Artist Antony Gibs - All art work available, originals and signed limited edition prints. Born in Birmingham in 1951, he attended Bournville School of Art although Anthony is primarily a self-taught artist: “My affinity with painting started early. I remember when I was in junior school having a fascination with Wyatt Earp, I used to do paintings at school of cowboys with their shiny guns in their holsters and wearing their hats etc. I also did pictures of Vikings in long boats and Normans in theirs and the teacher used to put them on the wall.
One of my early heroes was John Constable and landscape was my obsession. It was later that I started painting wildlife. Although I painted animals in my landscapes and had experimented in painting some wildlife out of books, the catalyst for my wildlife painting started with the television programme ‘The World About Us’ about David Shepherd and his art and career.
I was so inspired by the work I saw and the way he painted it, as soon as the programme finished I rushed upstairs and painted a zebra galloping across the African plains in a cloud of dust! This all happed in 1971 after leaving school and then The Bournville School of Art after just one year there in 1969. I am mostly self-taught.
I will have a go at anything but my favourite subjects are trees and the big cats. I also love to paint elephants. However, I feel any subject I am working on at the time is a favourite. Skies, I find fascinating, they can make a big difference in a painting. I have done many oil sketches of clouds over the years; they change so quickly it teaches you to observe and paint fast. I love capturing light and detail: how the sunlight catches a tiger’s fur and plays on it’s surface, how the texture of an oak tree is affected and altered by lichen and moss on it’s bark, the reflections in a leopard’s eye, how a spark of sunlight caught in it’s corner brings the eye to life! The way wet mud glistens in the sun on the hide of an elephant.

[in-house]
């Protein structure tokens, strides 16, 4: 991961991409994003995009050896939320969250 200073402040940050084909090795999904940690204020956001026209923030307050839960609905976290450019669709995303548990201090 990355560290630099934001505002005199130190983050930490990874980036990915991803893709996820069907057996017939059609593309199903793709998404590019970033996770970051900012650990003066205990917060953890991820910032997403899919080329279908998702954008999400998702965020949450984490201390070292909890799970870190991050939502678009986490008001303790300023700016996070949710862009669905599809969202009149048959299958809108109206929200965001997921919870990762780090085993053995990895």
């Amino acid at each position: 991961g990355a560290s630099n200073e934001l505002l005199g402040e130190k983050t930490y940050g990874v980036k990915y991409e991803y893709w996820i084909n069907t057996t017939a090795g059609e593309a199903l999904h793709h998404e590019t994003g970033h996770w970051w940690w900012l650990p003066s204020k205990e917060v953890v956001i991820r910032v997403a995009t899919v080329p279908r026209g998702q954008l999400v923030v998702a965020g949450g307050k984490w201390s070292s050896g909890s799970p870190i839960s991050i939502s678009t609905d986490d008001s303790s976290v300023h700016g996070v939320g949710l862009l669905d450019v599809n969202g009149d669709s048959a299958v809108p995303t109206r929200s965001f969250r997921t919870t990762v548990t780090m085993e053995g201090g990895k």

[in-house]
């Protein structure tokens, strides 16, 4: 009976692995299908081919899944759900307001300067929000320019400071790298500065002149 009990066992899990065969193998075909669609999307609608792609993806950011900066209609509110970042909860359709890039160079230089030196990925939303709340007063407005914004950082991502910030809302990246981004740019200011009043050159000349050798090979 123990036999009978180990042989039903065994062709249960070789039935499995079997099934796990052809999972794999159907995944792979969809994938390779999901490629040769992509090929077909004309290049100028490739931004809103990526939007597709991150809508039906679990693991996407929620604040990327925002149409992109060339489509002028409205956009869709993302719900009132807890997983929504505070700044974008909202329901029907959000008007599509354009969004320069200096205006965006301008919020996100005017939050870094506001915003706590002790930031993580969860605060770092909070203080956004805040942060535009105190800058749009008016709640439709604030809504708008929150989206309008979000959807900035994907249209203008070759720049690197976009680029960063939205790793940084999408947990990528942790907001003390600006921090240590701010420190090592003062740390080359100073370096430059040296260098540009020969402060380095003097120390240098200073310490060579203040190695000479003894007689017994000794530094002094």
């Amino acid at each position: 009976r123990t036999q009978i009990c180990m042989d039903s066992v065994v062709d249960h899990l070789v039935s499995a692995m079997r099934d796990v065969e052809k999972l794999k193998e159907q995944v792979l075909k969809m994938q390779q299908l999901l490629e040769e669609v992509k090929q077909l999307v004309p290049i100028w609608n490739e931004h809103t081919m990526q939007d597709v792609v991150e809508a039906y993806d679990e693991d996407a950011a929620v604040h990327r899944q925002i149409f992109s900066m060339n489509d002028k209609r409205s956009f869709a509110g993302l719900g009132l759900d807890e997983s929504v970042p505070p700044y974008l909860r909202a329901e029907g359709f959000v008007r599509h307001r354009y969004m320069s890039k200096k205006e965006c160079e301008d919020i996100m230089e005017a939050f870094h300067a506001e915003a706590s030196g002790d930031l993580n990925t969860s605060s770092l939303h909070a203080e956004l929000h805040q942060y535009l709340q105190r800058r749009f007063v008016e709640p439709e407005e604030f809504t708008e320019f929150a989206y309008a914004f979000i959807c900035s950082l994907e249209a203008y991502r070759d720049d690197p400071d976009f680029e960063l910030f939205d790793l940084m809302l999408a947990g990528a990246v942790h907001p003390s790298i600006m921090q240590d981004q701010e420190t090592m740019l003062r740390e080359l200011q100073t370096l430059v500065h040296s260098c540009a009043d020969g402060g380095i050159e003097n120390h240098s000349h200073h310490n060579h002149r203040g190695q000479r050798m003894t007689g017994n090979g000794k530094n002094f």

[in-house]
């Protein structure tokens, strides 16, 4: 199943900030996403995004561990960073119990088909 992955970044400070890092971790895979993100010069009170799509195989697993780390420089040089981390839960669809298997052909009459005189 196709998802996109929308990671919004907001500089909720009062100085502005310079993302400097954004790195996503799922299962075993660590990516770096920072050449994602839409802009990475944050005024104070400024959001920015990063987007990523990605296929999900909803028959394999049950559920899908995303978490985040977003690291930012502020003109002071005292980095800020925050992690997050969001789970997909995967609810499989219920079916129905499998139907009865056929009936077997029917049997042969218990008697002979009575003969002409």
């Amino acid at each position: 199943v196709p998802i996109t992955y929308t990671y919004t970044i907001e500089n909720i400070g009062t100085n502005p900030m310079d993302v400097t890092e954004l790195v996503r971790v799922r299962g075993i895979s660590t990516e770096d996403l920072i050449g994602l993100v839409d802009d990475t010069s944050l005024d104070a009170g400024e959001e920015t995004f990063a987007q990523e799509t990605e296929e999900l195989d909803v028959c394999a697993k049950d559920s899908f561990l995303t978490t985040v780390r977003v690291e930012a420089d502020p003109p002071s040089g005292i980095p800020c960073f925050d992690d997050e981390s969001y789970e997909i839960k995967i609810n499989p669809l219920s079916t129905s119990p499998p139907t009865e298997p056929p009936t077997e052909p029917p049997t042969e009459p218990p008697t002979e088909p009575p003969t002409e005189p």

If I can communicate the enthusiasm and fascination for all these things and more, through my painting it would bring a tremendous sense of pleasure to me. In the years when I first started painting to earn a living, I painted in gouache on bristol board in a wide range of subjects from sanpans to silver birch trees, street scenes to landscapes and loads of different animals. I went to the Masai Mara, the Aberderes and Tsavo game reserves in Kenya for the first time in 1989. I also get a lot of reference material and inspiration from visiting zoos and safari parks, books and wildlife programmes can also trigger ideas.
I usually start work about 9.30 and then on week days I stop to do my daily exercises until just before lunch. After lunch I will work till 6.00. In the summer I might work on after tea, but I prefer to paint in daylight if I can so I don’t work much after six in the winter months, although I used to.
I only paint with the finest materials on the best quality canvas or papers. Cold pressed linseed oil rather than refined linseed oil for example has a reduced suede effect when brushing out and does not yellow with age like refined linseed oil. I have used other mediums apart from oils but I have never used egg tempura. Oils remain my favourite, you can do anything with them. I also enjoy using pastels, they are so bright and colourful and you do not have to worry about drying times and cleaning paint brushes.
My work is definitely becoming more subtle and refined and I continue to strive to improve the quality of my paintings. I am trying to paint detail and subtleties combined with some spontaneity somewhere in the painting to act as a foil to the detail. If this can be achieved in a balanced way, each complementing the other, I believe you have a work that avoids being too stiff and has more life and intensity.
I love painting big! The larger the canvas I am working on, the more enthusiasm I see to have for the piece. I am a perfectionist and struggle to produce work quickly enough, which is an area I would love to improve.”